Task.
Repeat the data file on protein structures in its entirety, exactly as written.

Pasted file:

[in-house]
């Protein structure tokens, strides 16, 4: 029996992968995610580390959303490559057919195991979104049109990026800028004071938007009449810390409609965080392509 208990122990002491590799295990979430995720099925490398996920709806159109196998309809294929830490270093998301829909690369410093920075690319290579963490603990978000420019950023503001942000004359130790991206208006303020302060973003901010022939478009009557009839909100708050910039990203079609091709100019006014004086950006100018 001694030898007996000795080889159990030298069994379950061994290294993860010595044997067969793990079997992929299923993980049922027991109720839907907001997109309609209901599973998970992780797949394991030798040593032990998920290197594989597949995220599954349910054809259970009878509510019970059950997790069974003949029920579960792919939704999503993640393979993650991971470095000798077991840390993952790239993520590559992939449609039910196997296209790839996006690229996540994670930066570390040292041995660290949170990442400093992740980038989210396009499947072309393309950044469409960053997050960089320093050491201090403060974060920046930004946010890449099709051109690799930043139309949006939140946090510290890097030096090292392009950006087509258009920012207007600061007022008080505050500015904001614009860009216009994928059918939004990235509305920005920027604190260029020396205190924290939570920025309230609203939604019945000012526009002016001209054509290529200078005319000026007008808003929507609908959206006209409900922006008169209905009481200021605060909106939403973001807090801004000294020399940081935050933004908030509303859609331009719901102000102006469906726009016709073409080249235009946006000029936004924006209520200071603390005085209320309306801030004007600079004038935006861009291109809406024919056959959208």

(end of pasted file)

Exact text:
[in-house]
């Protein structure tokens, strides 16, 4: 029996992968995610580390959303490559057919195991979104049109990026800028004071938007009449810390409609965080392509 208990122990002491590799295990979430995720099925490398996920709806159109196998309809294929830490270093998301829909690369410093920075690319290579963490603990978000420019950023503001942000004359130790991206208006303020302060973003901010022939478009009557009839909100708050910039990203079609091709100019006014004086950006100018 001694030898007996000795080889159990030298069994379950061994290294993860010595044997067969793990079997992929299923993980049922027991109720839907907001997109309609209901599973998970992780797949394991030798040593032990998920290197594989597949995220599954349910054809259970009878509510019970059950997790069974003949029920579960792919939704999503993640393979993650991971470095000798077991840390993952790239993520590559992939449609039910196997296209790839996006690229996540994670930066570390040292041995660290949170990442400093992740980038989210396009499947072309393309950044469409960053997050960089320093050491201090403060974060920046930004946010890449099709051109690799930043139309949006939140946090510290890097030096090292392009950006087509258009920012207007600061007022008080505050500015904001614009860009216009994928059918939004990235509305920005920027604190260029020396205190924290939570920025309230609203939604019945000012526009002016001209054509290529200078005319000026007008808003929507609908959206006209409900922006008169209905009481200021605060909106939403973001807090801004000294020399940081935050933004908030509303859609331009719901102000102006469906726009016709073409080249235009946006000029936004924006209520200071603390005085209320309306801030004007600079004038935006861009291109809406024919056959959208």